265. Memorandum for the Record by the Joint Chiefs of Staff’s Special Assistant for Counterinsurgency and Special Activities (Krulak)1
Washington, August 21, 1963.
- At 1900, Mr. Hilsman, having just returned from Honolulu, assembled Mr. Forrestal, Mr. Colby and me to discuss the Vietnam problem.
- He reported that Ambassadors Lodge and Nolting and Admiral Felt were unanimous in the conviction that precipitate action should be avoided. He then stated that, in his view, the content of Saigon message 299 (attached)2 is a logical appraisal of the matter-that the military were a dominant factor in bringing the current martial law arrangement into being.
- He then asked how we might exploit the situation, which generated
the following comments:
- From Colby:—endeavor to induce the GVN quickly to take a series of favorable actions respecting the Buddhists to exhibit that the repressive measures were necessary to establish the tranquillity in which the religious problem could be solved; generate some favorable public reaction from the Buddhist leadership.
- From Forrestal:—the same; specifically do not press the Government either to abolish martial law quickly nor to return to the status quo ante, but to use the military regime to achieve some of the reforms [Page 602]which we have been advocating, not just in connection with the Buddhists, but in other areas of weakness; get press censorship withdrawn quickly and get the best possible picture before the world.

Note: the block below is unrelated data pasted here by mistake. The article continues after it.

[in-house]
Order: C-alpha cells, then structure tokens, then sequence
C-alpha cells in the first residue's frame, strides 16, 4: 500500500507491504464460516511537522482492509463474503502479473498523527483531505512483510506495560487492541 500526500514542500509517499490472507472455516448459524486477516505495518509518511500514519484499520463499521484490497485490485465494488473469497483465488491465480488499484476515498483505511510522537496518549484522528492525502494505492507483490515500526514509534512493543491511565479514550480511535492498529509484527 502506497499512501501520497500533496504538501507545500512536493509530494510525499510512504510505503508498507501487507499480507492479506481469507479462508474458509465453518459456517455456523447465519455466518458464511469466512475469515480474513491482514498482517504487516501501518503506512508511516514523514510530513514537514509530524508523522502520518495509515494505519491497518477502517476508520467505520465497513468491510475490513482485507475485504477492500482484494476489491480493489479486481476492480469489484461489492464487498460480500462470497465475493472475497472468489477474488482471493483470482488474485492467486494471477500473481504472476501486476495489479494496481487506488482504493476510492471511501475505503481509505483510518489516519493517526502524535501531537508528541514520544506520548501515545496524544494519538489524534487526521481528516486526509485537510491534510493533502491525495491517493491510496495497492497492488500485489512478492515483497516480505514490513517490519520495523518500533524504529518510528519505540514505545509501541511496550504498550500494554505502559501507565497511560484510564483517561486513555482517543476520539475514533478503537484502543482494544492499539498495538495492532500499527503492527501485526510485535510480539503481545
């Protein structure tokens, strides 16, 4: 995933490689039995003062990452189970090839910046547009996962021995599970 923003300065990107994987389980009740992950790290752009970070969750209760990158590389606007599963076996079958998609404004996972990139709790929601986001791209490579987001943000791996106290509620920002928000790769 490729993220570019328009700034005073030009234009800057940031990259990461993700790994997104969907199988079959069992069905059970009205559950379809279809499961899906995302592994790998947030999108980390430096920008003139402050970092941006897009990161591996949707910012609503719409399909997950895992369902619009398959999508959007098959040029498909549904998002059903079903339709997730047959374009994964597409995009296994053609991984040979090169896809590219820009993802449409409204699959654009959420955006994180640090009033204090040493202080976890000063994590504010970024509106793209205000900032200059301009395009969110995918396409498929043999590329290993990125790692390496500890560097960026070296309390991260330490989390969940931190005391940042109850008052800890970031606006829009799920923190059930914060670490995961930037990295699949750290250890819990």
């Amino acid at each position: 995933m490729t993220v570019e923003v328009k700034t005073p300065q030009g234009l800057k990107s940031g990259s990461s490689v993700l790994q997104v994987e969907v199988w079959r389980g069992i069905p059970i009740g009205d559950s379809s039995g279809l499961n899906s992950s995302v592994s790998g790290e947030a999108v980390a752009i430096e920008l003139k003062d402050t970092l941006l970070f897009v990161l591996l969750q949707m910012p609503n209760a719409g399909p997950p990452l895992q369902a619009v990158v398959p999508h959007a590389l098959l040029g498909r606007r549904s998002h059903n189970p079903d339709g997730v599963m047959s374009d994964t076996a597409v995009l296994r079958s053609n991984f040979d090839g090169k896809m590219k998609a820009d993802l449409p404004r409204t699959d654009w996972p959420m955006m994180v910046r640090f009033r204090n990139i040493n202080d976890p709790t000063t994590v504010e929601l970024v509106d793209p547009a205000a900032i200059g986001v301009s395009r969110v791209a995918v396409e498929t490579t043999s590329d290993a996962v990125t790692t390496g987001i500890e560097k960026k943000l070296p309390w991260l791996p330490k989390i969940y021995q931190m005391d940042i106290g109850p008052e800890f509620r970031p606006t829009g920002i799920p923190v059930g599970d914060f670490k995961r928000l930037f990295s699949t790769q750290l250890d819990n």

- From me:—as a matter of first importance, find out who is in charge-whether the military are taking orders from Nhu or whether Diem is taking orders from the military; then put our influence on whomever is actually in authority to show, by concrete action, their determination to end the religious crisis; press the military to intensify their operations against the VC; get Madame Nhu out of the country.
- Hilsman agreed with the above; asked Colby to bend every effort to learn the status of Nhu and the relationship between Diem and the military. He asked his State subordinates to work on a message to Ambassador Lodge3 conveying the initial Washington reaction to the situation, and asked all present to think of specific actions which we should, at the proper time, press the GVN to take.
V. H. Krulak4Major General, USMC